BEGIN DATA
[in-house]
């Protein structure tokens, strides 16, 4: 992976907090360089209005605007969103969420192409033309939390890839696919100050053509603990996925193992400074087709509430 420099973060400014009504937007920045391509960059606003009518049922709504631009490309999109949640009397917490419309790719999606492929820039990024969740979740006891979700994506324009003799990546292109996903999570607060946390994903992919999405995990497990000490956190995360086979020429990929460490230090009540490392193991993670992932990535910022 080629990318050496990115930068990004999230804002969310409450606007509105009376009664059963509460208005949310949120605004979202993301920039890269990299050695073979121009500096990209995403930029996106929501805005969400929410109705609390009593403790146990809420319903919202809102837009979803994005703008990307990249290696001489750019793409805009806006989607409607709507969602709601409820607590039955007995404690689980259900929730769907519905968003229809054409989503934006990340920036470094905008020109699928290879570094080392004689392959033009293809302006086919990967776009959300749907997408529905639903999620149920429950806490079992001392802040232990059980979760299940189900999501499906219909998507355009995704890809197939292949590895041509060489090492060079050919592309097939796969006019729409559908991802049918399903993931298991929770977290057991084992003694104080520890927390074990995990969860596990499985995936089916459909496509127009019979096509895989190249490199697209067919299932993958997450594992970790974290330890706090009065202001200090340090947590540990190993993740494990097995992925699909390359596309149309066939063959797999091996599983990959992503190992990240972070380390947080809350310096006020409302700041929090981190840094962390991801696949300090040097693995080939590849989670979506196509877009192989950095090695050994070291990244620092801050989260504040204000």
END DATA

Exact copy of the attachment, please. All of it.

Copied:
[in-house]
């Protein structure tokens, strides 16, 4: 992976907090360089209005605007969103969420192409033309939390890839696919100050053509603990996925193992400074087709509430 420099973060400014009504937007920045391509960059606003009518049922709504631009490309999109949640009397917490419309790719999606492929820039990024969740979740006891979700994506324009003799990546292109996903999570607060946390994903992919999405995990497990000490956190995360086979020429990929460490230090009540490392193991993670992932990535910022 080629990318050496990115930068990004999230804002969310409450606007509105009376009664059963509460208005949310949120605004979202993301920039890269990299050695073979121009500096990209995403930029996106929501805005969400929410109705609390009593403790146990809420319903919202809102837009979803994005703008990307990249290696001489750019793409805009806006989607409607709507969602709601409820607590039955007995404690689980259900929730769907519905968003229809054409989503934006990340920036470094905008020109699928290879570094080392004689392959033009293809302006086919990967776009959300749907997408529905639903999620149920429950806490079992001392802040232990059980979760299940189900999501499906219909998507355009995704890809197939292949590895041509060489090492060079050919592309097939796969006019729409559908991802049918399903993931298991929770977290057991084992003694104080520890927390074990995990969860596990499985995936089916459909496509127009019979096509895989190249490199697209067919299932993958997450594992970790974290330890706090009065202001200090340090947590540990190993993740494990097995992925699909390359596309149309066939063959797999091996599983990959992503190992990240972070380390947080809350310096006020409302700041929090981190840094962390991801696949300090040097693995080939590849989670979506196509877009192989950095090695050994070291990244620092801050989260504040204000």